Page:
“Fed up with the education system,” runs the headline in the May 24th South China Morning Post’s Classically Framed, “some mainland parents are sending their children to traditional schools, where the sole subject is the Confucian canon”:
Teachers at Luming School in eastern Shenzhen start every class with the same instruction: “Children, read after me.”
The pupils open their textbooks – always one of the nine authoritative works of Confucianism – and begin carefully reciting the ancient words. Line after line, the teacher leads the class in a drone of 2,500-year-old verse, assisted by two other teachers to ensure the children’s sounds are consistent and non-stop.
The process continues for six hours a day to best ensure the pupils absorb each of the Four Books and Five Classics in its entirety. When one work is finished, the teacher moves on to the next or simply begins the same one again. One book may be read as many as 600 times.
Pupils do not fear their exams. There are none.
This is a sīshú [私塾], an old-style private school occupying a converted six-storey farm residence in the shadow of Wuton Mountain. The boarding school is one of about a dozen full-time sishu that have opened in the surrounding area in recent years as a small but passionate group of parents and educators seek a return to traditional teaching methods and the values they are thought to instil.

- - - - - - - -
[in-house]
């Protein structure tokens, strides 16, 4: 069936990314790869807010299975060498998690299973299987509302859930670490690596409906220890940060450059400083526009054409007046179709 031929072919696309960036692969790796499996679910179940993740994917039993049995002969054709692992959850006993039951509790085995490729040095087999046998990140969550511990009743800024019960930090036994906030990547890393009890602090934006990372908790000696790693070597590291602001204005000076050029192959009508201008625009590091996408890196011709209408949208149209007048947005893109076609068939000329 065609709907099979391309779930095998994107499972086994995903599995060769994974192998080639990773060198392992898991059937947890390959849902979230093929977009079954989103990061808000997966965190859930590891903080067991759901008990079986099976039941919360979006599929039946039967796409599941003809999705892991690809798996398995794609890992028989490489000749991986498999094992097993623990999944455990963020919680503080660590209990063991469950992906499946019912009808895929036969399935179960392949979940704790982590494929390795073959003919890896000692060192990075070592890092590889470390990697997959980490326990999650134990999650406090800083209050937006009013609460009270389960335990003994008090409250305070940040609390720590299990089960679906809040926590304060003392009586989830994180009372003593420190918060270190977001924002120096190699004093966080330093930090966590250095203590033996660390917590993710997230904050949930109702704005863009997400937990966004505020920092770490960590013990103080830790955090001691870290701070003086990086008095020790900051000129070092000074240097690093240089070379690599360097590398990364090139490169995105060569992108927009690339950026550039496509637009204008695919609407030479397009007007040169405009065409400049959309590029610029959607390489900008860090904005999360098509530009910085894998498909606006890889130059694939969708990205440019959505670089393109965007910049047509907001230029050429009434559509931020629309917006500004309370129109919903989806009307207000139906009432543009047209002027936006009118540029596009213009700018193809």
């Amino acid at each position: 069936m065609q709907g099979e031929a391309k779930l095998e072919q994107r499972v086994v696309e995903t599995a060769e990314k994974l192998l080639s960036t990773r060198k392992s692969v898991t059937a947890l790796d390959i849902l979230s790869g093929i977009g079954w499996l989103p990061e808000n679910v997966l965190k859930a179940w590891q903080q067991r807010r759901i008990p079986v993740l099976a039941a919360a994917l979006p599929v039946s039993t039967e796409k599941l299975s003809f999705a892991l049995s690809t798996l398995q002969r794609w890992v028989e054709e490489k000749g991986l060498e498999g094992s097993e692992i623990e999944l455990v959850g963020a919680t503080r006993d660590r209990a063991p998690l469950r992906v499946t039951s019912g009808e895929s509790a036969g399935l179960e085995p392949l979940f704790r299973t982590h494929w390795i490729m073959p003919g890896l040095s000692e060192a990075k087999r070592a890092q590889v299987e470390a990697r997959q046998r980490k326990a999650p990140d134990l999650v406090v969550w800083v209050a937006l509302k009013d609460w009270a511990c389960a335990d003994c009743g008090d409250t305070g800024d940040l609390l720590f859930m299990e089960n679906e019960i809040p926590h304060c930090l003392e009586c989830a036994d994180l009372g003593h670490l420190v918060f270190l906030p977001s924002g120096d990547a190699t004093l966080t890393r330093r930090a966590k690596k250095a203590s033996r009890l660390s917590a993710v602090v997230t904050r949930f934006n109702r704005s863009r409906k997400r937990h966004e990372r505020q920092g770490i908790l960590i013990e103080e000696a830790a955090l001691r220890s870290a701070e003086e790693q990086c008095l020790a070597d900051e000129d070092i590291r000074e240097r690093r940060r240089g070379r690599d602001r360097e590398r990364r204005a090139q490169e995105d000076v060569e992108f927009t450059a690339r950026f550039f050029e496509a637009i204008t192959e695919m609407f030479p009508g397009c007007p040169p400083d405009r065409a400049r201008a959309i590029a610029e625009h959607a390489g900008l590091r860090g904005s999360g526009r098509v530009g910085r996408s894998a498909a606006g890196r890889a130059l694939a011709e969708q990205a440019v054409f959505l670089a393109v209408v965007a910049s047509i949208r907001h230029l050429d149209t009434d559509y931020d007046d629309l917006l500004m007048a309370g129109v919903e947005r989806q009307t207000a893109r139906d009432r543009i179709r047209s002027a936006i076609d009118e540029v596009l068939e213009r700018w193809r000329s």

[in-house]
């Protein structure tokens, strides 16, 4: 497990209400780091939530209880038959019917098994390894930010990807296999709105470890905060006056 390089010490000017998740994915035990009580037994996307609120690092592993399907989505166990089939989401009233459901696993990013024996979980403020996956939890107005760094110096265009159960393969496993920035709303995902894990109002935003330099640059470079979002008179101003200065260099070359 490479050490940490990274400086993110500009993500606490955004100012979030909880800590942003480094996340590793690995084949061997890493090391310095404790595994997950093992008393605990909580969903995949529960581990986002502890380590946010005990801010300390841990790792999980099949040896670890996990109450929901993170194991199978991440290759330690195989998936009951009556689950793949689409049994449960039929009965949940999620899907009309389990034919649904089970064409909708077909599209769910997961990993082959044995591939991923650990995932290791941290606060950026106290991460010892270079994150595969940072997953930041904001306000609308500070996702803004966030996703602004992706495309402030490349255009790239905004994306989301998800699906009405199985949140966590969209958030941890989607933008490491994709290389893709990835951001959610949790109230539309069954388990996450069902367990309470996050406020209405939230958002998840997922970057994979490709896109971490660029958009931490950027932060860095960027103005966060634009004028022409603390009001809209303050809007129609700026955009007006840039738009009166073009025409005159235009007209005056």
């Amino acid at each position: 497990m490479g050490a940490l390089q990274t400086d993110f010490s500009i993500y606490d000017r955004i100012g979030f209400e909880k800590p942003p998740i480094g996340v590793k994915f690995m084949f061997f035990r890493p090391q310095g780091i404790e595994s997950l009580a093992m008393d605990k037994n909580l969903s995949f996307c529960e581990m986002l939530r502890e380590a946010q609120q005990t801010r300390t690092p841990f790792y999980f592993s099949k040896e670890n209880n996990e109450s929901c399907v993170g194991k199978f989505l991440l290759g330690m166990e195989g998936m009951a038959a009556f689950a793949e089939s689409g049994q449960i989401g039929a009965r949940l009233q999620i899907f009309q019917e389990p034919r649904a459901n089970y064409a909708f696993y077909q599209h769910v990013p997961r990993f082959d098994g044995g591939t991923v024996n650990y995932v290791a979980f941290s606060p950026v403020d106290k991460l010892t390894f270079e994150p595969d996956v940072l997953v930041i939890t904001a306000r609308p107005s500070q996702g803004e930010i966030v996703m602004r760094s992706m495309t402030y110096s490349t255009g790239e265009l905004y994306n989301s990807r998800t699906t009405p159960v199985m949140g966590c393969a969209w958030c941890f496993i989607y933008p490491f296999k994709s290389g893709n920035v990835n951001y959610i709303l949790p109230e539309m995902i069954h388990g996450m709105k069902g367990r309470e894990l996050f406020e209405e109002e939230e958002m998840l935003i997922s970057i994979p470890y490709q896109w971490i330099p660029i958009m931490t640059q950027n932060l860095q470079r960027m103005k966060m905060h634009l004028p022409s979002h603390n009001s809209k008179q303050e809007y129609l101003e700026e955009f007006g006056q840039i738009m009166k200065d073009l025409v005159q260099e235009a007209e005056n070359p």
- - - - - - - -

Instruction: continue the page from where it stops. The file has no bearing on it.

How popular are these private establishments? Reporter Sally Wang says it’s “impossible to know how many sishus have sprung up around the country, as few, if any have registered with the education authorities.” One website promoting these establishments lists more than 100, and Mencius Mother’s School in Shanghai—which debuted in 2002—is “widely believed to be the first full-time sishu to open as part of the latest revival.”
However, many see the study of classics as “complementing rather than replacing conventional schooling,” so weekend sishu are gaining in popularity.